Let’s Go To: Eyam

For my birthday, my mum sent me a copy of Year of Wonders by Geraldine Brooks. It’s a historical fiction novel based on the true story of an English village as it is ravaged by an outbreak of the bubonic plague. The novel’s setting, the village of Eyam, is a real place in Derbyshire, not too far from where I live in Sheffield. I wouldn’t call this past year one of “wonders”, but as we slowly ease out of the global pandemic, it felt all too apt to visit the Plague Village!

With me on this trip is friend and history blogger Sam Brinded of Historically Sam. You can check out her blog here!

Eyam is a village of less than 1000 people nestled in the Peak District, about a 45-minute drive from Sheffield. It’s exactly what you’d think of when you imagine a historic English village: old stone houses, narrow streets, a parish church. The village also acts as something of a trailhead for public paths and walking trails in the Peaks.

The first thing that we did when we got to Eyam was hike up to Mompesson’s well, a 30 minute walk outside the village proper. Tucked off the side of the road, the well itself is a bit unassuming, but it’s also an important part of the village’s plague history.

1665 was the year of the last major outbreak of the bubonic plague in England. The plague spread from London to Eyam via a bolt of flea-infested fabric bought by Alexander Hadfield, the local tailor. The first plague victim in the village was the tailor’s live-in assistant, George Viccars. As the disease spread throughout the village, leadership fell upon Reverend William Mompesson. It was under his direction, with the help of former Reverend Thomas Stanley, that the village of Eyam sequestered itself from the outside world. For 14 months, Eyam was under quarantine from the outside world.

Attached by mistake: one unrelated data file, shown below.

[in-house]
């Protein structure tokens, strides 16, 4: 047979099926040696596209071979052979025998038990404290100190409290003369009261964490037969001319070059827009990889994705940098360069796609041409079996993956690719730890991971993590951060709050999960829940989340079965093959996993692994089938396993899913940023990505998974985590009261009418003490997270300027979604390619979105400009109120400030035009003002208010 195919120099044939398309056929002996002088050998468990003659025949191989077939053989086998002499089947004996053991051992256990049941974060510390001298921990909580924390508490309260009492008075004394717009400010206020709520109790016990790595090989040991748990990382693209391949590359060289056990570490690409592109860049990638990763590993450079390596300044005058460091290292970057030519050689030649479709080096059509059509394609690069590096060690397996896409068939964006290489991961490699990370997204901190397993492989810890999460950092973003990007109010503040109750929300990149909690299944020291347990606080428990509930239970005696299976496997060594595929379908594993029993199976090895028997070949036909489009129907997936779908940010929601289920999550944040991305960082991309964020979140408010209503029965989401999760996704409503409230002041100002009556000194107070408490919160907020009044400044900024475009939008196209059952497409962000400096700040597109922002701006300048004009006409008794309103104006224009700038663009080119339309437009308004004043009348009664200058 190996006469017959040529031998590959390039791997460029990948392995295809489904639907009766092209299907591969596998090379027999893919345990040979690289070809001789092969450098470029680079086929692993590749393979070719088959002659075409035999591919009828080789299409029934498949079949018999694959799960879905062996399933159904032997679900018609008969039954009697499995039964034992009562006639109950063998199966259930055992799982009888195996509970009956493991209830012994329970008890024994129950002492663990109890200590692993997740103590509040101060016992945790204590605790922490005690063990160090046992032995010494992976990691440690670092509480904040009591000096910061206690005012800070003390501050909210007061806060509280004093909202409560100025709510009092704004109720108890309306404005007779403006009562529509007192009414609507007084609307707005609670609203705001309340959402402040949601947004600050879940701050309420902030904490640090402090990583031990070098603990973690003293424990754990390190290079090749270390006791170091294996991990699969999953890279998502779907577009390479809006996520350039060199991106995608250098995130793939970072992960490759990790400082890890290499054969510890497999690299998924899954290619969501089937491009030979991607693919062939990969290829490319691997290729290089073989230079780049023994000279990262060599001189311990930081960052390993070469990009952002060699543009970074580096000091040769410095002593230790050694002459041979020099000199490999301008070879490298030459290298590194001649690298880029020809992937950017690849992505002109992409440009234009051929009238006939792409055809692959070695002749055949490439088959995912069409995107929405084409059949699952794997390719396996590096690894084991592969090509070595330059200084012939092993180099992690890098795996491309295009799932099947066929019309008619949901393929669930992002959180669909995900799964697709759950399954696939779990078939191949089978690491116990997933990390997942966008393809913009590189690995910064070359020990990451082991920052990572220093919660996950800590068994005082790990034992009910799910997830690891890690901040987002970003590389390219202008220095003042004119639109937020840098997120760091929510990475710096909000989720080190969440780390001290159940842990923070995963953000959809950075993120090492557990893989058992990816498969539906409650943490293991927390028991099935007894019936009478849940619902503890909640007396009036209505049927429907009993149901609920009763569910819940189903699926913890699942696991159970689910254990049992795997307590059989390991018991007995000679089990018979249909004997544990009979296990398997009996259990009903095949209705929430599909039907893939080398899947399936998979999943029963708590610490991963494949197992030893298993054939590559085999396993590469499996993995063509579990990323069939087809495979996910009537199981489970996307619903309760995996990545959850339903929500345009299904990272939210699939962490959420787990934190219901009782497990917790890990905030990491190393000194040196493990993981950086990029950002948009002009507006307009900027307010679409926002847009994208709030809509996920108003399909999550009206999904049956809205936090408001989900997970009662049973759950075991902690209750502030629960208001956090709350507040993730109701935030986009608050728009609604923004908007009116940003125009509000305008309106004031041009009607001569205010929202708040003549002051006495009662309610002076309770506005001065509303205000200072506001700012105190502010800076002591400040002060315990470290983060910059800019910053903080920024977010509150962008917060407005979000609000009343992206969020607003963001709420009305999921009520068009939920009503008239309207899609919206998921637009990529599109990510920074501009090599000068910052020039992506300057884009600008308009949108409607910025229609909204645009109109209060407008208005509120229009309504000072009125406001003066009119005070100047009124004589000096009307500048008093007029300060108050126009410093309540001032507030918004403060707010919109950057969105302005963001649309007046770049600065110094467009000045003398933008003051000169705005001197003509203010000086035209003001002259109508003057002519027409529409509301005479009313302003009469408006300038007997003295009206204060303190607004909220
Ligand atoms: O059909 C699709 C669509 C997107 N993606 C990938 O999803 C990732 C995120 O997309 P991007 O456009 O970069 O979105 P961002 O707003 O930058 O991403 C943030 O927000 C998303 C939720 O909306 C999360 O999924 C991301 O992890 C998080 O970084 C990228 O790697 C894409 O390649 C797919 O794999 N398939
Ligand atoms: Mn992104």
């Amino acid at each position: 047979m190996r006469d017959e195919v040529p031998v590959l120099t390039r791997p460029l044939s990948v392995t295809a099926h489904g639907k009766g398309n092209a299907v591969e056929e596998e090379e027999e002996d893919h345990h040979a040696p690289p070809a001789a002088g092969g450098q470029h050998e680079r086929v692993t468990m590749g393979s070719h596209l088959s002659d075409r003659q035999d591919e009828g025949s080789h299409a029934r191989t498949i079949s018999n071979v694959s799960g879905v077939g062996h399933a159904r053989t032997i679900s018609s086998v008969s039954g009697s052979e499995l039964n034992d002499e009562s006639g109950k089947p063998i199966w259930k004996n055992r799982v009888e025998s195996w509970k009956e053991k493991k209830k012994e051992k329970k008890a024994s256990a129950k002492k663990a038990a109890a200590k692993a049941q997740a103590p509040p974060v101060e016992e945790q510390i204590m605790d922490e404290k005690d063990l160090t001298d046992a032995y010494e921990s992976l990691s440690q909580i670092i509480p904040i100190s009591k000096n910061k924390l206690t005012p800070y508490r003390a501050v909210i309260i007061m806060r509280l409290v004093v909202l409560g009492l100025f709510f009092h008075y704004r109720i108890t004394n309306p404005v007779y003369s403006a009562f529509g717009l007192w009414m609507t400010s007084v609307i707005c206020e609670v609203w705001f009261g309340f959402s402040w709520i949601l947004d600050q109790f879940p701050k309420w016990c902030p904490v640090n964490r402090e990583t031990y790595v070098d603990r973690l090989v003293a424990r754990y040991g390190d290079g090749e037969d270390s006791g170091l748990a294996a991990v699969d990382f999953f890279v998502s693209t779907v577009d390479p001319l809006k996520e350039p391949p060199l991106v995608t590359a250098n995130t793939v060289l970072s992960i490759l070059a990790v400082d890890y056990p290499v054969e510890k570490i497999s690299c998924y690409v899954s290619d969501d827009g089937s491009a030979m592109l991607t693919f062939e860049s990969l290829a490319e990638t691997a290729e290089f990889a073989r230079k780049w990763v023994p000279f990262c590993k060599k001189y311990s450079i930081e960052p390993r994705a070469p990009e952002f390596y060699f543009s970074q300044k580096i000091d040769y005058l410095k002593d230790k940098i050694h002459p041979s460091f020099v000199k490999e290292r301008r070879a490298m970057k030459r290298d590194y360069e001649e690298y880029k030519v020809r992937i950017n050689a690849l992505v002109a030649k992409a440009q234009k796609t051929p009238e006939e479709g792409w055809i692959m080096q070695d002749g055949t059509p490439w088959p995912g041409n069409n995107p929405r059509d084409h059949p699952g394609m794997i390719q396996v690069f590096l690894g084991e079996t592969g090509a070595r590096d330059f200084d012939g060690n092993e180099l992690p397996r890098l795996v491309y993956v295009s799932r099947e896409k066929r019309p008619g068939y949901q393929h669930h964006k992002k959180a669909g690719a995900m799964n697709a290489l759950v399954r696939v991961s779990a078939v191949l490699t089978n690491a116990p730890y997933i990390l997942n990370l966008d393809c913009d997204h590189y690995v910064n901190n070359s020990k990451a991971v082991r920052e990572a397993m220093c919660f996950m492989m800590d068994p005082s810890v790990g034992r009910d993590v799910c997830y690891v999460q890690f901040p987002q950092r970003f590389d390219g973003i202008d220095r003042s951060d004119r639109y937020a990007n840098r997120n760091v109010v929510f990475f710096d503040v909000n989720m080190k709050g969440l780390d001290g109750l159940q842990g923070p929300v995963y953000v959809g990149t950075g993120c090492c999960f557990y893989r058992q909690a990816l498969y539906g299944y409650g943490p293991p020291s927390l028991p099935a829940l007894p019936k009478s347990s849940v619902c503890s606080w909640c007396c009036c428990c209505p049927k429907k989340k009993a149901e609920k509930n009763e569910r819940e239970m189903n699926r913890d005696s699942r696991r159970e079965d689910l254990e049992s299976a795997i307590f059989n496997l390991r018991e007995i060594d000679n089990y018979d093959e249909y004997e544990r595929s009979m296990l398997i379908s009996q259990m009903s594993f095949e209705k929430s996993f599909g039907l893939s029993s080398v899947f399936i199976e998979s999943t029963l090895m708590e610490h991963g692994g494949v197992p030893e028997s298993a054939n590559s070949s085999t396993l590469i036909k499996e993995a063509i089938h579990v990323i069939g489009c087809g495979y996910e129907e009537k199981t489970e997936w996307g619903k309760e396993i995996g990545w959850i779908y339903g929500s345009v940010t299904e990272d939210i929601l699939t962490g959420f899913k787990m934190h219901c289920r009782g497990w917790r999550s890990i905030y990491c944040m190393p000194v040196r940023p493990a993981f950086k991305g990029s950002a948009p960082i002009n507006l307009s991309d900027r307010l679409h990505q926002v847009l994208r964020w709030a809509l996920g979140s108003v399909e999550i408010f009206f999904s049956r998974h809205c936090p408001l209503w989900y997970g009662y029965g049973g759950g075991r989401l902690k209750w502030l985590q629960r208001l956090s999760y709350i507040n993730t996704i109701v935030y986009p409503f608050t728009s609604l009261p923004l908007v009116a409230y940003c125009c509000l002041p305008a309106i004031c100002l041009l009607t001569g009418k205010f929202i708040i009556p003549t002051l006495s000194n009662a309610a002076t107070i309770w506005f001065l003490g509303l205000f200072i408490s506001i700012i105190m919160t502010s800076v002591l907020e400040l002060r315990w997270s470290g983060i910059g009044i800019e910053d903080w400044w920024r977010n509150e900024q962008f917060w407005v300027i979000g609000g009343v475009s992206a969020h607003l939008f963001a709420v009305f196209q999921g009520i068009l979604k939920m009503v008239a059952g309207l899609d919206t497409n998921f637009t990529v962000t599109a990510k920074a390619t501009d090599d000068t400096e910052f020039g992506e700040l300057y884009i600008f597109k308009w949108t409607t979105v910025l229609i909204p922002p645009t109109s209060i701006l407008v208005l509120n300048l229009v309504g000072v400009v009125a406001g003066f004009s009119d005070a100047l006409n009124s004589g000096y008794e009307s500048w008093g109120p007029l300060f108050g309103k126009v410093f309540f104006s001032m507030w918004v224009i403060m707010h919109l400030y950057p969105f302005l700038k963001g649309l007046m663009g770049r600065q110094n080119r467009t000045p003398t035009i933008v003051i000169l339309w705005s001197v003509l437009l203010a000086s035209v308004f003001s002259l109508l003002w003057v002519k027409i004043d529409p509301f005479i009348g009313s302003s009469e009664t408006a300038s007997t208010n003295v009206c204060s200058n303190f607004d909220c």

Mompesson’s Well, named for the Reverend, acted as one of the many “boundary stones” that surround the village, marking its quarantine limits. These boundary stones were also exchange points where surrounding communities would leave food and supplies for Eyam, to avoid any direct human contact with the villagers. Villagers paid for the supplies by leaving coins in the well (believing that the underground current would wash away the plague), or in small holes filled with vinegar to soak (at the boundary stones).

Walking back into Eyam from the well, we passed the Eyam Museum. Unfortunately, the museum wasn’t open the day that we visited, which was a bit disappointing. It looks like a wonderful museum, curated and run by local volunteers to teach visitors about the village history. This includes Eyam’s plague history, but also the village’s history as a mining town, and a collection of prehistoric artifacts local to the area.

Back along the main street of Eyam are a collection of historic homes known as the Plague Cottages. These homes are marked with plaques that detail their inhabitants in 1665. Many of them are simply lists of the dead, perhaps with a sole survivor left to bury them in the back garden. Home burials, as opposed to a churchyard burial, was another strategy adopted by the villagers of Eyam to reduce the spread of the plague within the village.

Something that I love about England is the connection between past and present. These houses date back to the 17th century, and were infamous in the village as being the origin of Eyam’s plague outbreak. In North America, buildings with this much history would likely be preserved as historic sites, perhaps serving as the local museum or visitor’s centre. Instead, they’re just homes. People live here. This is always what I come back to when I ramble about England: it’s impossible to seperate yourself from the history of where you are, and I think that’s entirely wonderful. It must be a bit strange to have people visiting your village and taking pictures of your home and posting them online as a tourist site, but the household living at the Plague Cottage have embraced it, filling their front garden with an assortment of gnomes, animal figurines, and other kitschy pieces. Eyam’s main street is a lovely walk through the village, and led us to the Coolstone.